Engine Pistons - Hypereutectic
A hypereutectic piston is casted using hypereutectic alloy, which is a metallic alloy, with a composition beyond the eutectic point. These hypereutectic pistons are made up out of aluminum alloy which means that there thermal expansion is not much when the engine is at operating temperatures. This ability to limit the amount of thermal expansion that is allowed to occur will allow engine designers to specify much tighter tolerances. Hypereutectic pistons are stronger than a standard aluminum piston, but not as strong as most forged pistons. Many high performance vehicles will use hypereutectic pistons because they provide very good strength, while still maintaining the light weight properties of a regular aluminum piston.
This aluminum alloy used to make hypereutectic pistons is stronger because it has more silicon present in the metal. The silicone is what enables this piston to operate better at temperature extremes commonly seen in the engine without thermal expansion occurring. Silicon is fully soluble in aluminum at operating temperatures when the silicon content is at about 12%. If larger amount of silicon are added to the aluminum than 12%, the properties of the aluminum will change in a way that is useful for the purposes of pistons. If the silicon blend is more than 25%, there can be a significant reduction in the strength of the metal. For this reason, the blend is usually kept at around 16% - 19% when using the metal for pistons. To get a uniform distribution of silicone particles throughout all the metal, special molding, casting, and cooling techniques may need to be used. A drawback to adding larger amounts of silicone to the metal is that it will cause it to become more brittle which can make the piston more susceptible to cracking if the engine experiences pre-ignition or detonation.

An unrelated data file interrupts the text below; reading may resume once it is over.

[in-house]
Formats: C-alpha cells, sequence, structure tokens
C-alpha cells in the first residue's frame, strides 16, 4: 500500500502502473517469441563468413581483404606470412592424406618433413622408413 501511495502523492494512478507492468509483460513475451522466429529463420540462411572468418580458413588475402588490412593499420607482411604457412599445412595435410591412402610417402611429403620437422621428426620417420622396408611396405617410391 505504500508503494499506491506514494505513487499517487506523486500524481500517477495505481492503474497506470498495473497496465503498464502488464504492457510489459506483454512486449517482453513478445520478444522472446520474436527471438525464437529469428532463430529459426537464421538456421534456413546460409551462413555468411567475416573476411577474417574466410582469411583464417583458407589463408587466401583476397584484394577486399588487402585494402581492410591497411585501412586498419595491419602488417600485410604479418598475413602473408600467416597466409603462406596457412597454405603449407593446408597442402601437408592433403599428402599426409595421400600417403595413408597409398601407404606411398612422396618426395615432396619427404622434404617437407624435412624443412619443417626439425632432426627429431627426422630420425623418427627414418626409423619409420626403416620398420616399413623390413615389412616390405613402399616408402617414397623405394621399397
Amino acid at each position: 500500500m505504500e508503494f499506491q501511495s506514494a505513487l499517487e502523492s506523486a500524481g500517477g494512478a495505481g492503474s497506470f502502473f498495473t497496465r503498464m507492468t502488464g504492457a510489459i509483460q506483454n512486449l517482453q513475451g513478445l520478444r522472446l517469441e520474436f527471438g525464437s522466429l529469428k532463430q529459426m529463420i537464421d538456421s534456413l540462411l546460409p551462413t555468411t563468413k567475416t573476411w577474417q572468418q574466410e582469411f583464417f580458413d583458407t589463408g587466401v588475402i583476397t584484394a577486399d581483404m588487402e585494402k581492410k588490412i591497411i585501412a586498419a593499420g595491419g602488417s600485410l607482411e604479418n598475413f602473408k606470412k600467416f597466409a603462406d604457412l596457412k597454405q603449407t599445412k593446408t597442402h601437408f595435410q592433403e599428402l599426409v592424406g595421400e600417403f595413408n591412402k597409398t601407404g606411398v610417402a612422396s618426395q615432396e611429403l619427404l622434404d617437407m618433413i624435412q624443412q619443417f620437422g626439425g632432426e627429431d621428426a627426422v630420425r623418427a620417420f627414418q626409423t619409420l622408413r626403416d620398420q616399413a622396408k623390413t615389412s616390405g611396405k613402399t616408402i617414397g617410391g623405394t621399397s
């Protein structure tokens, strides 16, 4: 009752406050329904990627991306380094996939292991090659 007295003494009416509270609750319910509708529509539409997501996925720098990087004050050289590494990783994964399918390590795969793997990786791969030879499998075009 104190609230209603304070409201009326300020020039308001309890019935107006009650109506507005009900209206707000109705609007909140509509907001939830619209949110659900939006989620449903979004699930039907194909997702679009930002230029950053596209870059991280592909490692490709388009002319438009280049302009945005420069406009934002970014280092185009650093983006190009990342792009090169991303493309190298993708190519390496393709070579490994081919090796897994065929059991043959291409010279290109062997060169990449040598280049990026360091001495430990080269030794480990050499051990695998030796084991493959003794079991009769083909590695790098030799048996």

Pollution has been a growing concern over the years which have lead to many new regulations in the automobile industry. One of the main sources of pollution was caused by fuel being trapped in the piston rings. As the engine warmed up and the piston expanded a little bit, the fuel would be expelled which added to the amount of unburnt hydrocarbons in the exhaust. Using a hypereutectic piston fixed this problem because it allowed the piston to be more form fitted to the cylinder since it doesn’t expand nearly as much as some other pistons. The ability to use a better fitting piston increased the life of the components in the cylinder and it also got rid of the pollution issue in this part of the engine.
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